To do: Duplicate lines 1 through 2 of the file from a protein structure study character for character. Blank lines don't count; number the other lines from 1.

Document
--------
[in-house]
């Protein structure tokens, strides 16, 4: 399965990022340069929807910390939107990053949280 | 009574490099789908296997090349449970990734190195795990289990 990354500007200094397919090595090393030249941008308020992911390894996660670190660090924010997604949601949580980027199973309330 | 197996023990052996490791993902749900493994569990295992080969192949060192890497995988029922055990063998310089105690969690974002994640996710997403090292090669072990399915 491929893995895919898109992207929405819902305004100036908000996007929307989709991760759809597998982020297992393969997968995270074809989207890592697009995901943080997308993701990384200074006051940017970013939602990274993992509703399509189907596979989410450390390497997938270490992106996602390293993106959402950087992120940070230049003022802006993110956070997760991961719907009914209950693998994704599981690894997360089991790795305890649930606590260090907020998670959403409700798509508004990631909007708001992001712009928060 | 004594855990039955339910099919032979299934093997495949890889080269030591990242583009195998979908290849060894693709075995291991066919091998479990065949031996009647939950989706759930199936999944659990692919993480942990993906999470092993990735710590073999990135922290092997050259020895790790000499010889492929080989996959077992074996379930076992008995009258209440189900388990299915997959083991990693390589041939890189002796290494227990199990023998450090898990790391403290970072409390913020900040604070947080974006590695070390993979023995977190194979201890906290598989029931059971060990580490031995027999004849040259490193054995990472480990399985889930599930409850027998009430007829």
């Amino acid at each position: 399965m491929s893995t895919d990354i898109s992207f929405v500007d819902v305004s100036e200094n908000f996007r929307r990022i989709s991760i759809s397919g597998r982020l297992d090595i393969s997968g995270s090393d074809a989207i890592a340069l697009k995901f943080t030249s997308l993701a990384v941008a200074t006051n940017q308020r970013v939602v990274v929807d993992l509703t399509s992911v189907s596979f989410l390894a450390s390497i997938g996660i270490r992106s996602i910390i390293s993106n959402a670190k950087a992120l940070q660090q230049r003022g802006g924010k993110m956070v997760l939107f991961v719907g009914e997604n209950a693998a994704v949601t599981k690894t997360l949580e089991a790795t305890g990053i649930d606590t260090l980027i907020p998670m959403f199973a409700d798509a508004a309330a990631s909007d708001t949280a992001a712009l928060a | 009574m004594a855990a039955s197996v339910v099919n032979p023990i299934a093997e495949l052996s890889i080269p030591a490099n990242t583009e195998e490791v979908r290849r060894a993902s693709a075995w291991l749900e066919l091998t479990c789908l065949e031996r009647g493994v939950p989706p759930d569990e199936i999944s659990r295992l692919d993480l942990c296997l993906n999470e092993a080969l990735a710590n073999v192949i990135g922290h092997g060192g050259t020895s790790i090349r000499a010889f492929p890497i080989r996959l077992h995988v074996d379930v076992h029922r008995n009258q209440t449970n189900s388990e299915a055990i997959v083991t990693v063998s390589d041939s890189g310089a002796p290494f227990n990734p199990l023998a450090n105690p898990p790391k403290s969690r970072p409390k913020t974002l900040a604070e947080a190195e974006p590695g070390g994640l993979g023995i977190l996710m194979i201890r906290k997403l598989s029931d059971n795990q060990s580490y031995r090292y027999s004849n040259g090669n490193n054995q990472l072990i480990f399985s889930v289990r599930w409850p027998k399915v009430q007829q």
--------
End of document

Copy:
[in-house]
């Protein structure tokens, strides 16, 4: 399965990022340069929807910390939107990053949280 | 009574490099789908296997090349449970990734190195795990289990 990354500007200094397919090595090393030249941008308020992911390894996660670190660090924010997604949601949580980027199973309330 | 197996023990052996490791993902749900493994569990295992080969192949060192890497995988029922055990063998310089105690969690974002994640996710997403090292090669072990399915 491929893995895919898109992207929405819902305004100036908000996007929307989709991760759809597998982020297992393969997968995270074809989207890592697009995901943080997308993701990384200074006051940017970013939602990274993992509703399509189907596979989410450390390497997938270490992106996602390293993106959402950087992120940070230049003022802006993110956070997760991961719907009914209950693998994704599981690894997360089991790795305890649930606590260090907020998670959403409700798509508004990631909007708001992001712009928060 | 004594855990039955339910099919032979299934093997495949890889080269030591990242583009195998979908290849060894693709075995291991066919091998479990065949031996009647939950989706759930199936999944659990692919993480942990993906999470092993990735710590073999990135922290092997050259020895790790000499010889492929080989996959077992074996379930076992008995009258209440189900388990299915997959083991990693390589041939890189002796290494227990199990023998450090898990790391403290970072409390913020900040604070947080974006590695070390993979023995977190194979201890906290598989029931059971060990580490031995027999004849040259490193054995990472480990399985889930599930409850027998009430007829």